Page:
Many consumers face unaffordable premiums – perhaps because they’re in the coverage gap or because their incomes make them ineligible for subsidies. Even consumers planning to buy an ACA-compliant plan during open enrollment may have to wait up to two months for the new plan to take effect. If they’re currently uninsured, a short-term plan can bridge that gap.
The good news is that there’s a wide range of short-term health coverage available that could provide a temporary safety net until you can find less expensive comprehensive coverage.
New rule will make longer short-term coverage easier to buy
Consumers who are unable to afford ACA-compliant coverage can now purchase short-term coverage with a much longer duration. Federal regulation changes finalized this summer and announced this month will make it possible for many buyers to purchase a short-term plan with an initial duration of nearly a year – with renewal options that allow the plan to remain in force for three years.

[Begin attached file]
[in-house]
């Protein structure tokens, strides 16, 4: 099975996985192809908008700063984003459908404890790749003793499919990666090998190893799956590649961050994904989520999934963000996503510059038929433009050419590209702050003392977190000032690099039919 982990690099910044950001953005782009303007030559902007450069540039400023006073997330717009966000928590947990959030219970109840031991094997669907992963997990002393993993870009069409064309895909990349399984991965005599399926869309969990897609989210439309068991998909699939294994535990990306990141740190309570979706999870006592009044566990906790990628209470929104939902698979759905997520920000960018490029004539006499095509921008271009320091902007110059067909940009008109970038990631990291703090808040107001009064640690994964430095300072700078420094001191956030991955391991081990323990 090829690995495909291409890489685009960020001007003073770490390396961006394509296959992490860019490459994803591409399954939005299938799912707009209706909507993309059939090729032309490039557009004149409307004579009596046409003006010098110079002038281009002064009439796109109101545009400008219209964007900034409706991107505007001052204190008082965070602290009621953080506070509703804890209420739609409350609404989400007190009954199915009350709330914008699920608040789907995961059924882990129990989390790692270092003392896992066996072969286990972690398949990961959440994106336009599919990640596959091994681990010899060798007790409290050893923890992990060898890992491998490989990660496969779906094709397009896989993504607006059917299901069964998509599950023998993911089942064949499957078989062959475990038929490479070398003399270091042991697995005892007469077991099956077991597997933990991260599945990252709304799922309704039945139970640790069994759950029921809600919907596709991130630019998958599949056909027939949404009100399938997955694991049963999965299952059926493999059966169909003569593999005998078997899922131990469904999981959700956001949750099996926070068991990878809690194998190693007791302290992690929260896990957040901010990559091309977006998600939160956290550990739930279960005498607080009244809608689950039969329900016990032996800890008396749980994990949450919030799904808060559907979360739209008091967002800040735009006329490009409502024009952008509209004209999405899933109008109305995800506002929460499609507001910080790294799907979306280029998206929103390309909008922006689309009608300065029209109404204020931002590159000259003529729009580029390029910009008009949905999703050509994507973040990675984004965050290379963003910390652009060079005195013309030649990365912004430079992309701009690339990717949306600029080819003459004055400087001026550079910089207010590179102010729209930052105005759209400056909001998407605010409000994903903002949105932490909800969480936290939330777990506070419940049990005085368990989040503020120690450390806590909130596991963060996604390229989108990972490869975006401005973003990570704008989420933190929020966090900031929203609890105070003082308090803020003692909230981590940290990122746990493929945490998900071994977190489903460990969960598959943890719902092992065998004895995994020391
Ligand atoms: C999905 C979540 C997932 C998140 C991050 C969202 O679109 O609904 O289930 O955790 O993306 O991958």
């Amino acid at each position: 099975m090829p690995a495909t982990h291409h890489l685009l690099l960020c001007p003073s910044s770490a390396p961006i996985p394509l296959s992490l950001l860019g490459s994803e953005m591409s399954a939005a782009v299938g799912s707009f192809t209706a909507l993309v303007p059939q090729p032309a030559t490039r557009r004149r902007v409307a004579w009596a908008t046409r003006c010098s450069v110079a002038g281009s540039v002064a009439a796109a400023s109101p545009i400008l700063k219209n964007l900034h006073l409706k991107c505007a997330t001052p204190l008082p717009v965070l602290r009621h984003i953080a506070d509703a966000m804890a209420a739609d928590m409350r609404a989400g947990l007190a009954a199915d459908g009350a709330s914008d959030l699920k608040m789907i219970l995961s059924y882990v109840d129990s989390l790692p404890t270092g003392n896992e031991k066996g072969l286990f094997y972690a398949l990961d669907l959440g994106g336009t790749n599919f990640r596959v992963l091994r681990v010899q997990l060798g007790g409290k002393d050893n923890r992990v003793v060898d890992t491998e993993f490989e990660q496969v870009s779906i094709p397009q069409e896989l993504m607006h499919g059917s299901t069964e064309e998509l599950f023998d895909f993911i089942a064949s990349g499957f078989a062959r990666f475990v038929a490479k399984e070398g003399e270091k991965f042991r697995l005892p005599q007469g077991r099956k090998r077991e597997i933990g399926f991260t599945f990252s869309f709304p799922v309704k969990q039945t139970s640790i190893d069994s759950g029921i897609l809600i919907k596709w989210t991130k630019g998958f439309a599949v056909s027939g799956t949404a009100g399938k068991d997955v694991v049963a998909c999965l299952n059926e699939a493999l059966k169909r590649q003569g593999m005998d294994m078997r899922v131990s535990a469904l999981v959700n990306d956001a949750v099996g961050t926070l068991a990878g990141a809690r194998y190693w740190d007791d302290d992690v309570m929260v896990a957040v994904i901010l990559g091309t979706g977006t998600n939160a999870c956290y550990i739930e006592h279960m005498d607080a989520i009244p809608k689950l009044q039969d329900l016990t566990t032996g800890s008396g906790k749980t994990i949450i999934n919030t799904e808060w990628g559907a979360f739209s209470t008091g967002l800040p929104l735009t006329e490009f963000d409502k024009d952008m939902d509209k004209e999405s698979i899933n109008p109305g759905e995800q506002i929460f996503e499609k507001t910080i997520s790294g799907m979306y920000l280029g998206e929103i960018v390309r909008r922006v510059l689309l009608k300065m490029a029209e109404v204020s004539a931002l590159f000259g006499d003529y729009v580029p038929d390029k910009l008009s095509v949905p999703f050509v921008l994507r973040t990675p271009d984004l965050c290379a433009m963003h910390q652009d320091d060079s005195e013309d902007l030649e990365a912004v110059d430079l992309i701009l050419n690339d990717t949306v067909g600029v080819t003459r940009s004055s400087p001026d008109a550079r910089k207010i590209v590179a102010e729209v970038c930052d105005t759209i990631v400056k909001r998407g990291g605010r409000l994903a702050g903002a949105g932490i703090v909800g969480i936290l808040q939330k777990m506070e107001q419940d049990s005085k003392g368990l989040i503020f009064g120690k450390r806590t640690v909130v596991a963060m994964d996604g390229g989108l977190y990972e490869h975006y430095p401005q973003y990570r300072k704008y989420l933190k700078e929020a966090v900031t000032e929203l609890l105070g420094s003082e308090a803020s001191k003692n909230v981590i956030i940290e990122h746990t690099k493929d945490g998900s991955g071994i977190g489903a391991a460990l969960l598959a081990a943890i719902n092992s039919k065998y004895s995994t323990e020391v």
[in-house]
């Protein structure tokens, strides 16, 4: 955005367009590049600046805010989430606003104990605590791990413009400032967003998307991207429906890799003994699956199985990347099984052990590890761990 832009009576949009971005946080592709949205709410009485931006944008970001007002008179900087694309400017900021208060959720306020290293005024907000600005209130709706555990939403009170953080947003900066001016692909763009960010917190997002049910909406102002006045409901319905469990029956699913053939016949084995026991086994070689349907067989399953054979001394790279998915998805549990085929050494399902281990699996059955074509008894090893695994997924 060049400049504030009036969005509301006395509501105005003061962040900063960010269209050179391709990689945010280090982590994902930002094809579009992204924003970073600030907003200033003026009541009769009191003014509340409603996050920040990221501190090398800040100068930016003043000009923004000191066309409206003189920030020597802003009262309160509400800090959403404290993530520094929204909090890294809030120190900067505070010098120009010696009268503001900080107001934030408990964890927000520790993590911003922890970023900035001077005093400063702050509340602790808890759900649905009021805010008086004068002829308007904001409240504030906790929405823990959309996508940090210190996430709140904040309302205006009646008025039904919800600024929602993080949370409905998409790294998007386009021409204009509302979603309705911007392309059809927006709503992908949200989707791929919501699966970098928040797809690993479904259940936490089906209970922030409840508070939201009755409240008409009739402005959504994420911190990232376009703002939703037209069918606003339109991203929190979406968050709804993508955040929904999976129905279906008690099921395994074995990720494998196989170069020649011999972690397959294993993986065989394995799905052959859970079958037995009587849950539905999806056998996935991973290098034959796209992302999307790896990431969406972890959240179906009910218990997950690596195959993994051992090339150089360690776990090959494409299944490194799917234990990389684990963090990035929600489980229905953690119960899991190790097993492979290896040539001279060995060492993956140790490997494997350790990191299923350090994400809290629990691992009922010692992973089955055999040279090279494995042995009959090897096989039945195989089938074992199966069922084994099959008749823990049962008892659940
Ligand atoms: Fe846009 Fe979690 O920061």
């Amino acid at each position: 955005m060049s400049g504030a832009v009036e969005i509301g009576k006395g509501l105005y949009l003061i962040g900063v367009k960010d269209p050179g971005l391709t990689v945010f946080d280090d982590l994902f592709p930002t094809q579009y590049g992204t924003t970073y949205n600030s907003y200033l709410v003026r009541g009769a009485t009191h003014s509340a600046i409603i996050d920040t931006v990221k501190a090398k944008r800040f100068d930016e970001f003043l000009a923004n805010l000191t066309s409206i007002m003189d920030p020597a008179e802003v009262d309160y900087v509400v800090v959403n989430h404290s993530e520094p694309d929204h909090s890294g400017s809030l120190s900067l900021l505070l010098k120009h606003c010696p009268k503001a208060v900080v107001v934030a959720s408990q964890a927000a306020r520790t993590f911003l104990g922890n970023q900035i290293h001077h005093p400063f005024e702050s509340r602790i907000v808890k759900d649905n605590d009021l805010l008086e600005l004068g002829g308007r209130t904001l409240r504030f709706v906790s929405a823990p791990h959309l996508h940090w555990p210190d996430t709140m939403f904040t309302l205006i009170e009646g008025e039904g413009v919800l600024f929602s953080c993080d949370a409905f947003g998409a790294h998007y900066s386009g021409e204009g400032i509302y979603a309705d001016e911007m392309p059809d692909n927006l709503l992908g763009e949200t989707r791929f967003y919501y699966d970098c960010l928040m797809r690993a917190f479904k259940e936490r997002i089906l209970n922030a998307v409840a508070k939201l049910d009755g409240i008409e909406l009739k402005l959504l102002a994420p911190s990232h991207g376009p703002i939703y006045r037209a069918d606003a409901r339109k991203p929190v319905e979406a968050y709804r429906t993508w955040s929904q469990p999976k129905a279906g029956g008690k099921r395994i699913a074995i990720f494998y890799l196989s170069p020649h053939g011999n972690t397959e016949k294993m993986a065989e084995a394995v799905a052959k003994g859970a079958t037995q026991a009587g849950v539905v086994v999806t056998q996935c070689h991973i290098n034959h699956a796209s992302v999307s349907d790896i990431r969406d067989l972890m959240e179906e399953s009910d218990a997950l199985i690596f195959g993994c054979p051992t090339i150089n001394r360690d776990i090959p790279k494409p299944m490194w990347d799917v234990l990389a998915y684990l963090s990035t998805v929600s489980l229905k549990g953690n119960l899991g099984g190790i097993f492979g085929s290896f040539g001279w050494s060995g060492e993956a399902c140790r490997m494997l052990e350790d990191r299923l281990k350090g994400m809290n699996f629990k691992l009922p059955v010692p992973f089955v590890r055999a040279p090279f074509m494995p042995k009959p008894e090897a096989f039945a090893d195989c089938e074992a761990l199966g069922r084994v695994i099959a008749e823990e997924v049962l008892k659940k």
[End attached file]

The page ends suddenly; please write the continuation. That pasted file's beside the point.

Availability of those plans will varies from state to state. Check short-term coverage options in your state.
A guide to individual and family health insurance
As much as we love the Affordable Care Act, we know as well as anyone that the individual health insurance market continues to be a source of confusion for many consumers.
Since 1994, this web site has been a guide for consumers seeking straightforward explanations about the workings of individual health insurance – also known as medical insurance. Within this site, you’ll find hundreds of articles loaded with straightforward explanations about health insurance – and the health law – all written by a team of respected health insurance experts.
Our most popular resources include:
- a guide to Obamacare’s open enrollment
- a guide to ACA’s special enrollment periods
- (and a guide to the qualifying events that trigger SEPs)
- our Obamacare premium subsidy calculator
- our Obamacare penalty calculator
- frequently asked questions about insurance
- a health insurance glossary
- state-by-guides to the health insurance marketplaces
- an explanation of short-term health coverage options
Louise Norris is an individual health insurance broker who has been writing about health insurance and health reform since 2006. She has written dozens of opinions and educational pieces about the Affordable Care Act for healthinsurance.org. Her state health exchange updates are regularly cited by media who cover health reform and by other health insurance experts.